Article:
Oregon's wildfire crisis enters its second week
Hard work, good luck, but no immediate end to the smoke.
Oregon's wildfire crisis is now a week old.
Near Estacada, crews on Monday, Sept. 14, worked on the Riverside Fire plan to strengthen lines near Faraday Lake just outside the city limits.
Firefighters are engaging with the hotspots to hold the flames east of Day Hill Road and to prevent additional growth. They also are working to hold the fire south of Fall Creek Road, near the North Fork Reservoir and Highway 224.
Nearby, crews are working to establish holding lines near the Green Mountain and Goat Mountain, approximately 5 miles south of Colton.
As of the fire has burned 134,575 acres and is 0% contained. A total of 385 personnel are working on the fire.
"With the additional resources arriving, we are continuing our efforts to suppress the Riverside Fire where we can do so safely and effectively," said Dave Bales, Deputy Incident Commander with Southwest Area Team 1. "However, with a fire perimeter 107 miles long, we're looking at a marathon here and not a sprint."
Meanwhile, after nearly a week of virtually nonstop work on the Chehalem Mountain-Bald Peak Fire in Washington and Yamhill counties was 100% contained as of Monday, Tualatin Valley Fire & Rescue announced.
The fire burned an estimated 875 acres and destroyed at least three structures, but all homes in the area were saved with the efforts of firefighters both on the scene and attacking from the air.
Super Scooper air tankers provided crucial air support last week as firefighters fought to keep the wildfire from spreading further or leaping to homes. The tankers used Henry Hagg Lake to the west to refill and dumped load after load of water on the wildfire.
Several hundred people were evacuated last week as the fire quickly grew in size and intensity.
The last of the Level 3 "Go Now" evacuation orders were lifted Sunday, Sept. 13, with the fire then at 75% containment. Evacuation orders, Levels 1 through 3, are essentially, "ready," "set" and "go."
Much of the area remains at Level 2, "Be Set," under which residents should be prepared to evacuate again if needed.
And in one of countless signs of Oregonians working together through this crisis, one small fire district stepped up Monday to help another.
As the tourist communities of Idanha and Detroit face devastation from fire, crews from the primarily volunteer-run fire department have been sacrificing their time and risking their lives to fight the Lionshead Fire that is blazing across Linn and Marion counties. Meanwhile, the fire destroyed one of the department's engines and its district office, Idanha-Detroit Rural Fire Prevention District said in a post on social media.
On Friday, Sept. 11, Aurora Fire offered the Idanha-Detroit Rural Fire Protection District the gift of a fire engine. Firefighters in Aurora had heard about the loss and decided to do something about it on a day that garnered much less attention in Oregon this year because of the fires — the anniversary of the Sept. 11 terrorist attacks.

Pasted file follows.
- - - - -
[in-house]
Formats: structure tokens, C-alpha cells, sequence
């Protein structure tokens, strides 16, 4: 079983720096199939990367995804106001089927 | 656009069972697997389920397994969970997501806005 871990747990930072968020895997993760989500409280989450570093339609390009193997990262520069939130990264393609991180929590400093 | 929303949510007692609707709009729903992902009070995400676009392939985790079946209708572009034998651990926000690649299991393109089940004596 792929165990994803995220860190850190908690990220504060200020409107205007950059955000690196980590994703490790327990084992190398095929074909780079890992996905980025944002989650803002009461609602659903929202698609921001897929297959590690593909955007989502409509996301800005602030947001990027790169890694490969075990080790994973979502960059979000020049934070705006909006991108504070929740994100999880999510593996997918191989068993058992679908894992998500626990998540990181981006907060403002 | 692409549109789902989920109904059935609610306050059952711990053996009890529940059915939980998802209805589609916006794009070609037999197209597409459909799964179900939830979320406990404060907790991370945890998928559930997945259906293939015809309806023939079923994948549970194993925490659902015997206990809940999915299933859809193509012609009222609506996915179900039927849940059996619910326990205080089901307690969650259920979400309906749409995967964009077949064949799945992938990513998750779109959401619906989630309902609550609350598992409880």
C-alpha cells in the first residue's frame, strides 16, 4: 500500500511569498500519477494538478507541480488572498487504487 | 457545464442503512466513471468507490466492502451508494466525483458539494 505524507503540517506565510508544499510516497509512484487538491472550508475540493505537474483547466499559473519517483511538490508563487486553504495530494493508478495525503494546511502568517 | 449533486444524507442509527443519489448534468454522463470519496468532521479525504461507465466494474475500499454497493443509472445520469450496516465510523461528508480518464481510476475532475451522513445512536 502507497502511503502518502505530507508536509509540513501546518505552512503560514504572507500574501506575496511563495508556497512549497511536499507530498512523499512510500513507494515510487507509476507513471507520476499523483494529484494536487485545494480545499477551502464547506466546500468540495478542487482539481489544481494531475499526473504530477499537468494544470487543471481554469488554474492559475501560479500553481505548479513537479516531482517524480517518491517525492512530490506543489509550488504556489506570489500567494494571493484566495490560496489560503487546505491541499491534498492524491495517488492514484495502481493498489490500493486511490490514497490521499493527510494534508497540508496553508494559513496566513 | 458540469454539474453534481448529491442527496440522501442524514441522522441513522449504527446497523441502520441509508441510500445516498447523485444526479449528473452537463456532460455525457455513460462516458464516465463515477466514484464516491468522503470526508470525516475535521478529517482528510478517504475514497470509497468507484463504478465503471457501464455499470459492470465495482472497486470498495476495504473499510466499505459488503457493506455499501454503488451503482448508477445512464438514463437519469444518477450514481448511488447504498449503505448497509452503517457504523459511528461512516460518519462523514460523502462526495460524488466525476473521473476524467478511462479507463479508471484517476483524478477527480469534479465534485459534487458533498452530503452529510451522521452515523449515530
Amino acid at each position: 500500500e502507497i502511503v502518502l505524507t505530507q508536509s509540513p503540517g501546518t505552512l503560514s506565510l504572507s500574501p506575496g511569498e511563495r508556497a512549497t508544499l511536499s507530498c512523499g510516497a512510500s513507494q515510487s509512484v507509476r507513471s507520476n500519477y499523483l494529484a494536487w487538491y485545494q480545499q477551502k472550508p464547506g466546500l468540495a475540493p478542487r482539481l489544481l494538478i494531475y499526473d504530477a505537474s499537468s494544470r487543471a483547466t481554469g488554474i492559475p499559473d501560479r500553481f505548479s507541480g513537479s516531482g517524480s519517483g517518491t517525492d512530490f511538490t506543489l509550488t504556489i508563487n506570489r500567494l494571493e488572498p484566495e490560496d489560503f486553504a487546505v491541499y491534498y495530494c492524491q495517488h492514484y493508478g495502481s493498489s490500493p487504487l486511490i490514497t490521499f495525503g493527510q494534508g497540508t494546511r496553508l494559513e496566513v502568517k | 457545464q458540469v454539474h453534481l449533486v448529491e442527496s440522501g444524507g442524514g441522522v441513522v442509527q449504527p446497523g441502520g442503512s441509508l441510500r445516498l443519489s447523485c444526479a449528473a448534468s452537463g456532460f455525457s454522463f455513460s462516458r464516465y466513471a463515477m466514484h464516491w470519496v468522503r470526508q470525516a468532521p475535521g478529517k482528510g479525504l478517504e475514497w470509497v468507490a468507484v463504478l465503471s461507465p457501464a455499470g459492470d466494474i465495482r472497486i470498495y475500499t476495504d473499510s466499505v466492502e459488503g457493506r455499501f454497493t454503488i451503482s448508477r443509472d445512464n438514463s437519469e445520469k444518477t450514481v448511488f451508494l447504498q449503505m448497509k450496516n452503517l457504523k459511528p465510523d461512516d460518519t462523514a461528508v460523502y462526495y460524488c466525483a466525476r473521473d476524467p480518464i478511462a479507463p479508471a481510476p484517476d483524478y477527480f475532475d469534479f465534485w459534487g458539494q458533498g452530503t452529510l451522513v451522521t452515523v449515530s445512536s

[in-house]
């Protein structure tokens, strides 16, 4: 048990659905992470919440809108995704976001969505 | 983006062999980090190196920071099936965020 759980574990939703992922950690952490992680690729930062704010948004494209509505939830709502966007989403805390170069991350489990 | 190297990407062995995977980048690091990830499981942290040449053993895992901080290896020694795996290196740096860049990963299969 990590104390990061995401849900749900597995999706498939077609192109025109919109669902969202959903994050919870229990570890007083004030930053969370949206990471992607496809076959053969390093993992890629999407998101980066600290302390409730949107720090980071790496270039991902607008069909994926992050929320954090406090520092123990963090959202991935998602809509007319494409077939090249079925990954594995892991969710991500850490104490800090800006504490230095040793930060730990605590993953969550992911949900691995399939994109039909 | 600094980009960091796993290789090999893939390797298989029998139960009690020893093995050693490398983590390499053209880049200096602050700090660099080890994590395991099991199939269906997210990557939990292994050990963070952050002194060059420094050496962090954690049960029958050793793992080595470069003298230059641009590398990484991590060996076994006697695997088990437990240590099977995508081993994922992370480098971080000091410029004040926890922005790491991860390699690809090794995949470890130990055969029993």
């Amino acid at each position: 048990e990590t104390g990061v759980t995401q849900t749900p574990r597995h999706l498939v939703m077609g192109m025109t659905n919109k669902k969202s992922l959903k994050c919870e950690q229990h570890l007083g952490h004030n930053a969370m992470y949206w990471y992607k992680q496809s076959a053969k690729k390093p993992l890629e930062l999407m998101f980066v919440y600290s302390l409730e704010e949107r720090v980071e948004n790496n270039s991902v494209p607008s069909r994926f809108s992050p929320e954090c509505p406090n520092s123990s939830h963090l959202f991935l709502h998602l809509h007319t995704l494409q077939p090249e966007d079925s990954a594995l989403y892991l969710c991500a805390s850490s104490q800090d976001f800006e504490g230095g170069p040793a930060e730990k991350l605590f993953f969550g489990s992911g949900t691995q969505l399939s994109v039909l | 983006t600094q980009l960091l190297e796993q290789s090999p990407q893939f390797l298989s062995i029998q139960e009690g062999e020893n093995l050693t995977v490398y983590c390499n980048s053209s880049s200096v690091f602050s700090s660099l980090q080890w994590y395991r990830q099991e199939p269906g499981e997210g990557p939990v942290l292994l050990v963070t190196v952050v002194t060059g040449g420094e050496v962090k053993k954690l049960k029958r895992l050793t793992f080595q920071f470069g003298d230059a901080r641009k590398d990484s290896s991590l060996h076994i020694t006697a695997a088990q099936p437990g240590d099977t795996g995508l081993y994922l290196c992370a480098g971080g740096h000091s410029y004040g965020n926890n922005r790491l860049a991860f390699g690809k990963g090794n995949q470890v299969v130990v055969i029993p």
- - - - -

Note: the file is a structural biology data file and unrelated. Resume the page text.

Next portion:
"Today is Sept. 11, and we are in remembrance of what occurred in 2001," Aurora Fire said in its own post. "As firefighters and communities, one of the ways we can remember 911 is the act of giving. The community is giving to us, and now we are paying it forward."
Throughout the Northwest, the Department of Environmental Quality, the Lane Regional Air Protection Agency and the Southwest Washington Clean Air Agency extended an air quality advisory Monday for all regions of Oregon and Southwest Washington due to smoke from fires in Oregon, Washington and California. DEQ officials say they expect the air quality advisory to last at least through Thursday, Sept. 17.
"The smoke is a constant reminder that this tragedy has not come to an end," Gov. Kate Brown said Monday.
Smoke levels are fluctuating between unhealthy (red) and hazardous (maroon) for Oregon and Southwest Washington, the agency said around noon on Monday.
Doug Grafe, fire protection chief for the Oregon Department of Forestry, said on Monday his concern focused on five wildfires in Southern Oregon, south central Oregon and near Warm Springs in Central Oregon.
He said crews were making progress in controlling the Riverside fire in Clackamas County and the Beachie Creek fire in Marion County, fires that once threatened to merge but are separated by about 30,000 acres of forest land. "We are going to do our best to maintain control," he said.
Among the thousands fighting the wildfires are 700 soldiers and airmen from the Oregon National Guard. Maj. Gen. Michael Stencel, the adjutant general, said that total will rise to 1,000 by the end of the week, when two more 125-member teams complete their training. Three teams are in the field now.
Learn more at the Oregon wildfire information website.
Reporters Dana Haynes, Emily Lindstrand, Mark Miller, Kristen Wohlers and Peter Wong contributed to this article.
You count on us to stay informed and we depend on you to fund our efforts. Quality local journalism takes time and money. Please support us to protect the future of community journalism.